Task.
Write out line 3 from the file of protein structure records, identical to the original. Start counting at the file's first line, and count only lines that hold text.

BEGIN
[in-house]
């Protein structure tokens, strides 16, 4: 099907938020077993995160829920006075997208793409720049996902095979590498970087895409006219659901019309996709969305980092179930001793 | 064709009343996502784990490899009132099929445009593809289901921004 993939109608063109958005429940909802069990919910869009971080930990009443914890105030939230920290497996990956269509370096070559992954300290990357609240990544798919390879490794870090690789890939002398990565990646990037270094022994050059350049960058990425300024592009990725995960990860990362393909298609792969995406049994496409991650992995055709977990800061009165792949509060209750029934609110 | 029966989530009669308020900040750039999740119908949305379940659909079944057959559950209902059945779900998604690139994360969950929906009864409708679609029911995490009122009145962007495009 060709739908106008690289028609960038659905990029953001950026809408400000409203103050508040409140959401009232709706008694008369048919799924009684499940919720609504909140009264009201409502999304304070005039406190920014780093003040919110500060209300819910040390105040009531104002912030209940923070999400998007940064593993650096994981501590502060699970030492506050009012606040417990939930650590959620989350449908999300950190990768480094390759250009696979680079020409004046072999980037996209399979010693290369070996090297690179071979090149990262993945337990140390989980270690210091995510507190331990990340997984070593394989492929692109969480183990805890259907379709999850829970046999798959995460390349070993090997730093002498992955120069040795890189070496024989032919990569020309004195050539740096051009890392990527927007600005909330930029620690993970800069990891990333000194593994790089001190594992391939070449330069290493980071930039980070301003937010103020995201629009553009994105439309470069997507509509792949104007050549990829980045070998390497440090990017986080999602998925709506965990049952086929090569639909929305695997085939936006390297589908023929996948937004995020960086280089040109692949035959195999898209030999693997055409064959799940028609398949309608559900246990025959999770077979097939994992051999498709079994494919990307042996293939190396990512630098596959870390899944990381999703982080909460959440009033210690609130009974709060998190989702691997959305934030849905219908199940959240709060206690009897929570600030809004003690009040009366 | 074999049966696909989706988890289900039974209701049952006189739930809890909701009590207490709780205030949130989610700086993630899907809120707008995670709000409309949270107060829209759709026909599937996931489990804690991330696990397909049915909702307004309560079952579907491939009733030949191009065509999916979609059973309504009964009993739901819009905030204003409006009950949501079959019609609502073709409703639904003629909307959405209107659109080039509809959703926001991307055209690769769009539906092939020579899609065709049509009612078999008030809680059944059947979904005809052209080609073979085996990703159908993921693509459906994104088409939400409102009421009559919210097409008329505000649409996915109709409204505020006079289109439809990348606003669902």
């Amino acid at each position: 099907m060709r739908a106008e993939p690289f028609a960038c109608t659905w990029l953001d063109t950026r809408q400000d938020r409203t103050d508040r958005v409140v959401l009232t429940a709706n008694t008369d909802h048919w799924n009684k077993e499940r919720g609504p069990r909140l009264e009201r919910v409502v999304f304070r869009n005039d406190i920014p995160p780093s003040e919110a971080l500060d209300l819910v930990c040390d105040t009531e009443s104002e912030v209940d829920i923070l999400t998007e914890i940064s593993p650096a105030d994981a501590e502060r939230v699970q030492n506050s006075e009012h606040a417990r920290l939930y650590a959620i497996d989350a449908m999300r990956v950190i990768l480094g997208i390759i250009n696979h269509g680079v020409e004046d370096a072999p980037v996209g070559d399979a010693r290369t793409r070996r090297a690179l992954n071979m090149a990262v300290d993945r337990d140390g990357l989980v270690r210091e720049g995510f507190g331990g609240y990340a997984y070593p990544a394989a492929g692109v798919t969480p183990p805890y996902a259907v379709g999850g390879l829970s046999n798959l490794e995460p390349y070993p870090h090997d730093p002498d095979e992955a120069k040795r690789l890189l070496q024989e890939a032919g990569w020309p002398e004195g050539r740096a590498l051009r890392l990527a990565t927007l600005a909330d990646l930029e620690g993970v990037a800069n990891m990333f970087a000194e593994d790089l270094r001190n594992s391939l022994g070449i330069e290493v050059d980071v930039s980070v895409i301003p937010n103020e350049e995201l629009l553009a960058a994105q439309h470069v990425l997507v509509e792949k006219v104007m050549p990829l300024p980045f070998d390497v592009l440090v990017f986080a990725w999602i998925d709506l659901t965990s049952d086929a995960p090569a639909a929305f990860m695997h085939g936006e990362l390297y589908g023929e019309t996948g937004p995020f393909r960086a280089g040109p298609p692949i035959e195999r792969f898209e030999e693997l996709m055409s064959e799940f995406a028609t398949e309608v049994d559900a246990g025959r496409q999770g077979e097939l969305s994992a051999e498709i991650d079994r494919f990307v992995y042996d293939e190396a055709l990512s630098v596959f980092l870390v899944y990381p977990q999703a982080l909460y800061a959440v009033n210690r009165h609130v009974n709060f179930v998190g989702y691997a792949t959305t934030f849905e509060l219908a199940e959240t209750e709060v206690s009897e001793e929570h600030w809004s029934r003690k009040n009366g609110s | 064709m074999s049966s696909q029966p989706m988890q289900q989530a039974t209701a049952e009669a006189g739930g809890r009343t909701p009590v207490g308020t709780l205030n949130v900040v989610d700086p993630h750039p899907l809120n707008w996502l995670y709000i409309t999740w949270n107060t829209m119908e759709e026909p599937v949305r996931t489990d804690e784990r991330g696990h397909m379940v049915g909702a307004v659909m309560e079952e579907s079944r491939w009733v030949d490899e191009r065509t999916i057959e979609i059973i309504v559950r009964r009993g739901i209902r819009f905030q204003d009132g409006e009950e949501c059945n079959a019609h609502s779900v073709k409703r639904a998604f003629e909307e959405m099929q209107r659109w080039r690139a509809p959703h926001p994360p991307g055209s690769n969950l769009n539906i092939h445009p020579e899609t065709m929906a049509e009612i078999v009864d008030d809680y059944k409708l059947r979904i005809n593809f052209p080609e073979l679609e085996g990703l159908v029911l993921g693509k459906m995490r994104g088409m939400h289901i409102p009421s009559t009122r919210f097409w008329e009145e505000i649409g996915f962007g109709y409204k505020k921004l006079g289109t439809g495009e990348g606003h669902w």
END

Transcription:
């Amino acid at each position: 099907m060709r739908a106008e993939p690289f028609a960038c109608t659905w990029l953001d063109t950026r809408q400000d938020r409203t103050d508040r958005v409140v959401l009232t429940a709706n008694t008369d909802h048919w799924n009684k077993e499940r919720g609504p069990r909140l009264e009201r919910v409502v999304f304070r869009n005039d406190i920014p995160p780093s003040e919110a971080l500060d209300l819910v930990c040390d105040t009531e009443s104002e912030v209940d829920i923070l999400t998007e914890i940064s593993p650096a105030d994981a501590e502060r939230v699970q030492n506050s006075e009012h606040a417990r920290l939930y650590a959620i497996d989350a449908m999300r990956v950190i990768l480094g997208i390759i250009n696979h269509g680079v020409e004046d370096a072999p980037v996209g070559d399979a010693r290369t793409r070996r090297a690179l992954n071979m090149a990262v300290d993945r337990d140390g990357l989980v270690r210091e720049g995510f507190g331990g609240y990340a997984y070593p990544a394989a492929g692109v798919t969480p183990p805890y996902a259907v379709g999850g390879l829970s046999n798959l490794e995460p390349y070993p870090h090997d730093p002498d095979e992955a120069k040795r690789l890189l070496q024989e890939a032919g990569w020309p002398e004195g050539r740096a590498l051009r890392l990527a990565t927007l600005a909330d990646l930029e620690g993970v990037a800069n990891m990333f970087a000194e593994d790089l270094r001190n594992s391939l022994g070449i330069e290493v050059d980071v930039s980070v895409i301003p937010n103020e350049e995201l629009l553009a960058a994105q439309h470069v990425l997507v509509e792949k006219v104007m050549p990829l300024p980045f070998d390497v592009l440090v990017f986080a990725w999602i998925d709506l659901t965990s049952d086929a995960p090569a639909a929305f990860m695997h085939g936006e990362l390297y589908g023929e019309t996948g937004p995020f393909r960086a280089g040109p298609p692949i035959e195999r792969f898209e030999e693997l996709m055409s064959e799940f995406a028609t398949e309608v049994d559900a246990g025959r496409q999770g077979e097939l969305s994992a051999e498709i991650d079994r494919f990307v992995y042996d293939e190396a055709l990512s630098v596959f980092l870390v899944y990381p977990q999703a982080l909460y800061a959440v009033n210690r009165h609130v009974n709060f179930v998190g989702y691997a792949t959305t934030f849905e509060l219908a199940e959240t209750e709060v206690s009897e001793e929570h600030w809004s029934r003690k009040n009366g609110s | 064709m074999s049966s696909q029966p989706m988890q289900q989530a039974t209701a049952e009669a006189g739930g809890r009343t909701p009590v207490g308020t709780l205030n949130v900040v989610d700086p993630h750039p899907l809120n707008w996502l995670y709000i409309t999740w949270n107060t829209m119908e759709e026909p599937v949305r996931t489990d804690e784990r991330g696990h397909m379940v049915g909702a307004v659909m309560e079952e579907s079944r491939w009733v030949d490899e191009r065509t999916i057959e979609i059973i309504v559950r009964r009993g739901i209902r819009f905030q204003d009132g409006e009950e949501c059945n079959a019609h609502s779900v073709k409703r639904a998604f003629e909307e959405m099929q209107r659109w080039r690139a509809p959703h926001p994360p991307g055209s690769n969950l769009n539906i092939h445009p020579e899609t065709m929906a049509e009612i078999v009864d008030d809680y059944k409708l059947r979904i005809n593809f052209p080609e073979l679609e085996g990703l159908v029911l993921g693509k459906m995490r994104g088409m939400h289901i409102p009421s009559t009122r919210f097409w008329e009145e505000i649409g996915f962007g109709y409204k505020k921004l006079g289109t439809g495009e990348g606003h669902w």